It wasn’t all cheesy-pineapples and fibre-lights in the 1970s. Like Alan Ayckbourn’s Absent Friends, Mike Leigh’s best-loved play shows the undercurrents of misogyny and material aspiration swirling beneath the era’s gauche surface.
Leigh’s play, still a cultural marker thanks to the BBC film version, is by far the superior, achieving all that Absent Friends manages (and more) with none of the artifice. Where Ayckbourn needs the kick-start of a drowned fiancée, Leigh requires only the sort of teenage house party that pierces some suburb’s peace every weekend. The fallout is entirely driven by his unrivalled grasp of character.
One now realises that Sue, the middle-class mother taking refuge from that party with her nouveau riche neighbours, is the lynchpin of the play’s continued success.
Her plummy presence – Susannah Harker’s thank-yous are like the polite ding-dong of suburban doorbells – ensures the brash tastes of her horrific hostess Beverley (Jill Halfpenny) remain rooted in class, not just the mockable gaucheness of the period. She looks down on Bev and her husband Laurence, just as they look down on new neighbours Tony and Susan, with their smaller house and two jobs. Abigail’s Party shows the working-class suburban invasion, recalled by David Eldridge’s In Basildon, in mid-flow, so that the self-made find themselves shoulder-to-shoulder with old-pros and CEOs. Under the fixed smiles and forced niceties are values as clashing as the prawn and baby-shit wallpaper, and Bev’s soiree soon becomes a hostage situation.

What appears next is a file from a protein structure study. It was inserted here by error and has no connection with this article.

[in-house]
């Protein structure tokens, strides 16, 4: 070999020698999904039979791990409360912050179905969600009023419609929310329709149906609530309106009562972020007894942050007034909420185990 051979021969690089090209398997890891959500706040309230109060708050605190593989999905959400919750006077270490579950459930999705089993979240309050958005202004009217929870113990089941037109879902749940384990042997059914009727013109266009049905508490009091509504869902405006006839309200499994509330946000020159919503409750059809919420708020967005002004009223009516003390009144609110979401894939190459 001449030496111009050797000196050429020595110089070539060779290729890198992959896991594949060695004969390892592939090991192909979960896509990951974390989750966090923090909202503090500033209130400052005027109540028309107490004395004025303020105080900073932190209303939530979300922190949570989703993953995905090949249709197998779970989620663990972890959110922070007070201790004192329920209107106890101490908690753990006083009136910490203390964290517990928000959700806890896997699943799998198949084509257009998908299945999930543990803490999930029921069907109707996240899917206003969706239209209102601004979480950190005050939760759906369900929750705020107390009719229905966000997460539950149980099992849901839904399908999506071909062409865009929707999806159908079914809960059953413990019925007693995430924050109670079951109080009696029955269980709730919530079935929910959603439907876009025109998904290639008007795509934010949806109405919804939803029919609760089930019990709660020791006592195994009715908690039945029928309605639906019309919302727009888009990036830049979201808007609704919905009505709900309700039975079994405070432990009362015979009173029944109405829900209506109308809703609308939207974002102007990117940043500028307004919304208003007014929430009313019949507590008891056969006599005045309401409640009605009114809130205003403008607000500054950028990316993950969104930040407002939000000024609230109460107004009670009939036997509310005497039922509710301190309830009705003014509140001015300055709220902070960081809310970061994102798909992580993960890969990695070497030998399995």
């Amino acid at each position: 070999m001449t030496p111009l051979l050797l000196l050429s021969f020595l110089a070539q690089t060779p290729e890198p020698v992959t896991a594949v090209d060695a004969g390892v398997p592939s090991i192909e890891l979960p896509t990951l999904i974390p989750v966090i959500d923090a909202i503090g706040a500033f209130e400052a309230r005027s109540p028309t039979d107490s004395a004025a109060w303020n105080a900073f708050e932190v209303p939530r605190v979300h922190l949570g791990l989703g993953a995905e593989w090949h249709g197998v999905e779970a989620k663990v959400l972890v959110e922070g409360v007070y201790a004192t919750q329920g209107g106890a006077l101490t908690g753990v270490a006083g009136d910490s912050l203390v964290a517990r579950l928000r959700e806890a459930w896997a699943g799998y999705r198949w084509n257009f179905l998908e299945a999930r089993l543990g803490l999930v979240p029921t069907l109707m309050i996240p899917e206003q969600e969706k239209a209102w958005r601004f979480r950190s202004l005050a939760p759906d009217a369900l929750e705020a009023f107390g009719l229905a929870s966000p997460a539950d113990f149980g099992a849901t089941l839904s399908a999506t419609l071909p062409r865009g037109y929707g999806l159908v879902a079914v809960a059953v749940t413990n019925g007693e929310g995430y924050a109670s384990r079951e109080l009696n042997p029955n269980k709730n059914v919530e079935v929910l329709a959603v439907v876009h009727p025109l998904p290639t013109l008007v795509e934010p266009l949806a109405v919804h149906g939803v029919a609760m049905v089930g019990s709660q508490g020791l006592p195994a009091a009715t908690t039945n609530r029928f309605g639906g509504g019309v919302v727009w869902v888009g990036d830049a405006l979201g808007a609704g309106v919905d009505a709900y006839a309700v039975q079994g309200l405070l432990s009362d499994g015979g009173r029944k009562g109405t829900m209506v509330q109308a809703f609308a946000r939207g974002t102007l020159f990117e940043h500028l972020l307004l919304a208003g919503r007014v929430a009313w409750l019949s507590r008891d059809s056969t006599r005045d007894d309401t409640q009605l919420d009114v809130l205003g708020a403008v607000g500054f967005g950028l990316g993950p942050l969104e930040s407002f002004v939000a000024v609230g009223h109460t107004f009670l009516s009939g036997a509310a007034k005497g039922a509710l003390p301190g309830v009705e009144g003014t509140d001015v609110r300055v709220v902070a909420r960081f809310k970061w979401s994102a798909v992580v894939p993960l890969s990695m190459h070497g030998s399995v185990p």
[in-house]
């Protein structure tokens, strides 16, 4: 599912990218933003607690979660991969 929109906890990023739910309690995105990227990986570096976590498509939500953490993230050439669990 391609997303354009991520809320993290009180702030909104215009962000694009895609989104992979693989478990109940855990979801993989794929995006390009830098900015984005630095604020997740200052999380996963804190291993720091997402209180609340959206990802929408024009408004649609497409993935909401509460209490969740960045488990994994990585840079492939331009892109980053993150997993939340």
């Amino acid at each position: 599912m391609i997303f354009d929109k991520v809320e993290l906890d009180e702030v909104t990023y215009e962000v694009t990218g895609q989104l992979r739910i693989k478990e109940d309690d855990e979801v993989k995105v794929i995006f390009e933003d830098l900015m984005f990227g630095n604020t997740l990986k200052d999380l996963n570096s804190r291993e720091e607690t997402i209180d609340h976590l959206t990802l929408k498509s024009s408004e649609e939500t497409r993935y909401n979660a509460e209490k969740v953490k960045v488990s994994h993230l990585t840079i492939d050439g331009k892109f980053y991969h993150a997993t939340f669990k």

Lindsay Posner’s production thrives in the Menier’s intimate surrounds. We’re so close that the sickly vanilla of Beverley’s Estee Lauder perfume rolls across the auditorium like poison gas. It allows everything to exist in the details, whether of Mike Britton’s intricately ghastly set or the fine-tuned performances of a cast treating plum roles with both relish and respect.
Halfpenny borrows the needling nasals and lashing lisps of Alison Steadman’s original, but her Beverley is a more determinedly glamorous creature. In a glaring lime maxi-dress, dolled-up to the nines, she looks like the Angel that Charlie forgot to call.
Andy Nyman is fantastic as her husband, deep-breathing his way through the emasculating humiliation of his wife’s overt flirtation with Tony (Joe Absolom), while Harker looks like she’s distantly imagining the stains waiting for her at home. Natalie Casey strays furthest from the original, but her lobotomised goat-herd twist on Susan is perfectly in keeping with the role, while wringing more laughter from it.
Posner gives us all we want, from Demis Roussos to chilled Beaujolais, but still finds the surprise punch to silence our laughter. He controls fraying tempers and momentary outbursts with a conductor’s sensitivity and confirms – if further proof were needed – Abigail’s Party as a truly modern classic.